Climate change is likely to strongly affect both the qualitative and quantitative characteristics of water resources. However, while potential impacts of climate change on water availability have been widely studied in the last decades, their implication for water quality have been just poorly explored since now. Accordingly, an integrated assessment based on Bayesian Networks (BNs) was implemented in the Zero river basin (Northern Italy) to capture interdependencies between future scenarios of climate change with water quality alterations (i.e. changes in nutrients loadings). Bayesian Networks were used as integrative tool for structuring and combining the information available in existing hydrological models, climate change projections, historical observations and expert opinion producing alternative risk scenarios to communicate the probability (and uncertainty) of changes in the amount nutrients (i.e. NO3-, NH4+, PO43-) delivered from the basin under different climate change projections (i.e. RCP 4.5 and 8.5)The model predictive accuracy and uncertainty were evaluated through a cross comparison with existing observed data and hydrological models' simulations (i.e. SWAT) available for the ease study and, in addition, sensitivity analysis was performed to identify key input variables, knowledge gaps in model structurers and data. Simulated scenarios show that seasonal changes in precipitation and temperature are likely to modify both the hydrology and nutrient loadings of the Zero river with a high probability of an increase of freshwater discharge, runoff and nutrient loadings in autumn and a decrease in spring and summer with respect to the current conditions 1983-2012. Greater increase for both river flow and nutrients loadings are predicted under the medium and long term RCP8.5 scenarios. Diffuse pollution sources play a key role in determining the amount of nutrients loaded: both NH4+ and PO43- loadings are mainly influenced by changes in hydrological variables (i.e. runoff) while NO3- loadings, despite being highly dependent on flow conditions, are also influenced by agronomic practices and land use (i.e. irrigation, fertilization). Highlighting key components and processes from a multi-disciplinary perspective, BN outputs could support water managers in tracking future trends of water quality and prioritizing stressors and pollution sources thus paving the way for the identification of targeted typologies of management and adaptation strategies to maintain good water quality status under climate change conditions.

A Bayesian Networks approach for the assessment of climate change impacts on nutrients loading

Sperotto A.;Critto A.
;
Marcomini A.
2019

Abstract

Climate change is likely to strongly affect both the qualitative and quantitative characteristics of water resources. However, while potential impacts of climate change on water availability have been widely studied in the last decades, their implication for water quality have been just poorly explored since now. Accordingly, an integrated assessment based on Bayesian Networks (BNs) was implemented in the Zero river basin (Northern Italy) to capture interdependencies between future scenarios of climate change with water quality alterations (i.e. changes in nutrients loadings). Bayesian Networks were used as integrative tool for structuring and combining the information available in existing hydrological models, climate change projections, historical observations and expert opinion producing alternative risk scenarios to communicate the probability (and uncertainty) of changes in the amount nutrients (i.e. NO3-, NH4+, PO43-) delivered from the basin under different climate change projections (i.e. RCP 4.5 and 8.5)The model predictive accuracy and uncertainty were evaluated through a cross comparison with existing observed data and hydrological models' simulations (i.e. SWAT) available for the ease study and, in addition, sensitivity analysis was performed to identify key input variables, knowledge gaps in model structurers and data. Simulated scenarios show that seasonal changes in precipitation and temperature are likely to modify both the hydrology and nutrient loadings of the Zero river with a high probability of an increase of freshwater discharge, runoff and nutrient loadings in autumn and a decrease in spring and summer with respect to the current conditions 1983-2012. Greater increase for both river flow and nutrients loadings are predicted under the medium and long term RCP8.5 scenarios. Diffuse pollution sources play a key role in determining the amount of nutrients loaded: both NH4+ and PO43- loadings are mainly influenced by changes in hydrological variables (i.e. runoff) while NO3- loadings, despite being highly dependent on flow conditions, are also influenced by agronomic practices and land use (i.e. irrigation, fertilization). Highlighting key components and processes from a multi-disciplinary perspective, BN outputs could support water managers in tracking future trends of water quality and prioritizing stressors and pollution sources thus paving the way for the identification of targeted typologies of management and adaptation strategies to maintain good water quality status under climate change conditions.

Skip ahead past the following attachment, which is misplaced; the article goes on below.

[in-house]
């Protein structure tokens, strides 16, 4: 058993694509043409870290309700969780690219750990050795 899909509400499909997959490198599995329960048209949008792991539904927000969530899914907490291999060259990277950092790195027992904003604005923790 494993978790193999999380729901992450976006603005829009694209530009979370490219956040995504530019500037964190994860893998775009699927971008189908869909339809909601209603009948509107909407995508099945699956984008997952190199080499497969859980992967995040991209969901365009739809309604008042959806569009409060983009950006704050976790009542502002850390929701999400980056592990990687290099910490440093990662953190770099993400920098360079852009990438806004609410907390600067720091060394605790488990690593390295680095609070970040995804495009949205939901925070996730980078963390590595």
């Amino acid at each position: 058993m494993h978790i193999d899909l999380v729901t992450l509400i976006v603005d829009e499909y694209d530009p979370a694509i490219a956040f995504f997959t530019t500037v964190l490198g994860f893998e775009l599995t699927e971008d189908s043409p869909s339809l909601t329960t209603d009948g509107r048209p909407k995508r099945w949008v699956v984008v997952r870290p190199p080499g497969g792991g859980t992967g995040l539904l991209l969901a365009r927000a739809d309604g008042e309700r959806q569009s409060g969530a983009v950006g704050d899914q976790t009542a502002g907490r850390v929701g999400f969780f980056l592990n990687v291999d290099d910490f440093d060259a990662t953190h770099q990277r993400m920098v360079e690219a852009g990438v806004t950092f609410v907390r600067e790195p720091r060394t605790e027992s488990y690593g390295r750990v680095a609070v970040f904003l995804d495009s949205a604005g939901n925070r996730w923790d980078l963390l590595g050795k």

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Utilizza questo identificativo per citare o creare un link a questo documento: http://hdl.handle.net/10278/3724075
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